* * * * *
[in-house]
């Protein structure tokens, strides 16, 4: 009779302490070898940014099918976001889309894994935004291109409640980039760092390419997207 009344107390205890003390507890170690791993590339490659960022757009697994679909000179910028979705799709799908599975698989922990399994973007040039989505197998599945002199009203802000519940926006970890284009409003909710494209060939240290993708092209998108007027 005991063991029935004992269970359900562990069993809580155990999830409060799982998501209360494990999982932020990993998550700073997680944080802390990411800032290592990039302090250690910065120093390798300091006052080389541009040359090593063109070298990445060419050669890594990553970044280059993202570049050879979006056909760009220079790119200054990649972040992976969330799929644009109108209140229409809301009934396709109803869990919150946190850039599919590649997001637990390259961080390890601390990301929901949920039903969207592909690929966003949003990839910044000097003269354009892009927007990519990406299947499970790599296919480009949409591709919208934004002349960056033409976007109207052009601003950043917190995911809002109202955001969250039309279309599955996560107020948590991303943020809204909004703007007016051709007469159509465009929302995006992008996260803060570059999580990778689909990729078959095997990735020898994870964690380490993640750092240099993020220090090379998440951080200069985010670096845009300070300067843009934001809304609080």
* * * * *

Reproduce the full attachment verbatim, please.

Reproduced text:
[in-house]
């Protein structure tokens, strides 16, 4: 009779302490070898940014099918976001889309894994935004291109409640980039760092390419997207 009344107390205890003390507890170690791993590339490659960022757009697994679909000179910028979705799709799908599975698989922990399994973007040039989505197998599945002199009203802000519940926006970890284009409003909710494209060939240290993708092209998108007027 005991063991029935004992269970359900562990069993809580155990999830409060799982998501209360494990999982932020990993998550700073997680944080802390990411800032290592990039302090250690910065120093390798300091006052080389541009040359090593063109070298990445060419050669890594990553970044280059993202570049050879979006056909760009220079790119200054990649972040992976969330799929644009109108209140229409809301009934396709109803869990919150946190850039599919590649997001637990390259961080390890601390990301929901949920039903969207592909690929966003949003990839910044000097003269354009892009927007990519990406299947499970790599296919480009949409591709919208934004002349960056033409976007109207052009601003950043917190995911809002109202955001969250039309279309599955996560107020948590991303943020809204909004703007007016051709007469159509465009929302995006992008996260803060570059999580990778689909990729078959095997990735020898994870964690380490993640750092240099993020220090090379998440951080200069985010670096845009300070300067843009934001809304609080």